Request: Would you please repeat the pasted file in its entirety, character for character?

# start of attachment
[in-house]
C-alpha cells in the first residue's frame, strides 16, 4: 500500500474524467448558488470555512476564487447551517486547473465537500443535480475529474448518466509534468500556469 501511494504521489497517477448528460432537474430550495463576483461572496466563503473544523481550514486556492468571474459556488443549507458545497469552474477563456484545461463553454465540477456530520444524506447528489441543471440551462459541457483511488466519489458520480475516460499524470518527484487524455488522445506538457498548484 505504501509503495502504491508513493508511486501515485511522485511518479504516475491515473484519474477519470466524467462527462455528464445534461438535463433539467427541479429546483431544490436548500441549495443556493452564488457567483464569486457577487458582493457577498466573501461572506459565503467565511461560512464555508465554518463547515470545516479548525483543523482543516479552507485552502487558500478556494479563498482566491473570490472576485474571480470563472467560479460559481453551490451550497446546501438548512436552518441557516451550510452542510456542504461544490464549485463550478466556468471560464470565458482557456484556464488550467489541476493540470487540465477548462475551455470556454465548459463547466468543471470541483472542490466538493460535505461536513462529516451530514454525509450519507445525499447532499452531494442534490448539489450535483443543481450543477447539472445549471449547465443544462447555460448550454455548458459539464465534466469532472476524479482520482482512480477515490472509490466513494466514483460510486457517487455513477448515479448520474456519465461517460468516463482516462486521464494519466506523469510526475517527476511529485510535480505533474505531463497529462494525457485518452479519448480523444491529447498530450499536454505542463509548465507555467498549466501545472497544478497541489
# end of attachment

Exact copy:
[in-house]
C-alpha cells in the first residue's frame, strides 16, 4: 500500500474524467448558488470555512476564487447551517486547473465537500443535480475529474448518466509534468500556469 501511494504521489497517477448528460432537474430550495463576483461572496466563503473544523481550514486556492468571474459556488443549507458545497469552474477563456484545461463553454465540477456530520444524506447528489441543471440551462459541457483511488466519489458520480475516460499524470518527484487524455488522445506538457498548484 505504501509503495502504491508513493508511486501515485511522485511518479504516475491515473484519474477519470466524467462527462455528464445534461438535463433539467427541479429546483431544490436548500441549495443556493452564488457567483464569486457577487458582493457577498466573501461572506459565503467565511461560512464555508465554518463547515470545516479548525483543523482543516479552507485552502487558500478556494479563498482566491473570490472576485474571480470563472467560479460559481453551490451550497446546501438548512436552518441557516451550510452542510456542504461544490464549485463550478466556468471560464470565458482557456484556464488550467489541476493540470487540465477548462475551455470556454465548459463547466468543471470541483472542490466538493460535505461536513462529516451530514454525509450519507445525499447532499452531494442534490448539489450535483443543481450543477447539472445549471449547465443544462447555460448550454455548458459539464465534466469532472476524479482520482482512480477515490472509490466513494466514483460510486457517487455513477448515479448520474456519465461517460468516463482516462486521464494519466506523469510526475517527476511529485510535480505533474505531463497529462494525457485518452479519448480523444491529447498530450499536454505542463509548465507555467498549466501545472497544478497541489